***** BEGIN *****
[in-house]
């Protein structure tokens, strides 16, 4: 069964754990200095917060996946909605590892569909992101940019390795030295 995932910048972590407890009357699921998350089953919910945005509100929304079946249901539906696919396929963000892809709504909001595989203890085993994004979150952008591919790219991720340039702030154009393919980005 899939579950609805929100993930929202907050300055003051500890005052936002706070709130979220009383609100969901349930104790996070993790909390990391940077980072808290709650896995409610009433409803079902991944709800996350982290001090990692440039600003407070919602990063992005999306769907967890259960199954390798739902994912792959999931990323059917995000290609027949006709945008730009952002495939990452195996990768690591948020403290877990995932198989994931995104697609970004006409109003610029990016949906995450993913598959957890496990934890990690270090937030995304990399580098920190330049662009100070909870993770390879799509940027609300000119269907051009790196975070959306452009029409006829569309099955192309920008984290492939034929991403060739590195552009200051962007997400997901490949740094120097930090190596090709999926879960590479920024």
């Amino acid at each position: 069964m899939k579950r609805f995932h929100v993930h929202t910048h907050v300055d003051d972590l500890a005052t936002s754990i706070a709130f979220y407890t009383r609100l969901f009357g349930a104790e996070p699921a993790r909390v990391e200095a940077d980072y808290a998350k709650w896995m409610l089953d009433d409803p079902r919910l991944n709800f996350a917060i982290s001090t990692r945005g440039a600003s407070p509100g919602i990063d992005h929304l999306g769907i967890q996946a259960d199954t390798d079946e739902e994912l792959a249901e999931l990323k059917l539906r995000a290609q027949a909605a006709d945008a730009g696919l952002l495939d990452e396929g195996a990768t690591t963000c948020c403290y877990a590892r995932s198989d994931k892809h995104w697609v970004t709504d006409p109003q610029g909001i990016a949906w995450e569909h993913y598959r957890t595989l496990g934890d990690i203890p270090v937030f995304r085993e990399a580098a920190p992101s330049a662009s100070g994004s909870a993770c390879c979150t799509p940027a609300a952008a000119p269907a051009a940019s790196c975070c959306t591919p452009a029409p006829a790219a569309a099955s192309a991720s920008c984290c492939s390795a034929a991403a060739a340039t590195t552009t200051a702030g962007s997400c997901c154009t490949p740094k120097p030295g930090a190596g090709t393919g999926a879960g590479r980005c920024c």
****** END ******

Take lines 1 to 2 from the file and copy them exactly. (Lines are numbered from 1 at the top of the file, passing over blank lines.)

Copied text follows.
[in-house]
């Protein structure tokens, strides 16, 4: 069964754990200095917060996946909605590892569909992101940019390795030295 995932910048972590407890009357699921998350089953919910945005509100929304079946249901539906696919396929963000892809709504909001595989203890085993994004979150952008591919790219991720340039702030154009393919980005 899939579950609805929100993930929202907050300055003051500890005052936002706070709130979220009383609100969901349930104790996070993790909390990391940077980072808290709650896995409610009433409803079902991944709800996350982290001090990692440039600003407070919602990063992005999306769907967890259960199954390798739902994912792959999931990323059917995000290609027949006709945008730009952002495939990452195996990768690591948020403290877990995932198989994931995104697609970004006409109003610029990016949906995450993913598959957890496990934890990690270090937030995304990399580098920190330049662009100070909870993770390879799509940027609300000119269907051009790196975070959306452009029409006829569309099955192309920008984290492939034929991403060739590195552009200051962007997400997901490949740094120097930090190596090709999926879960590479920024």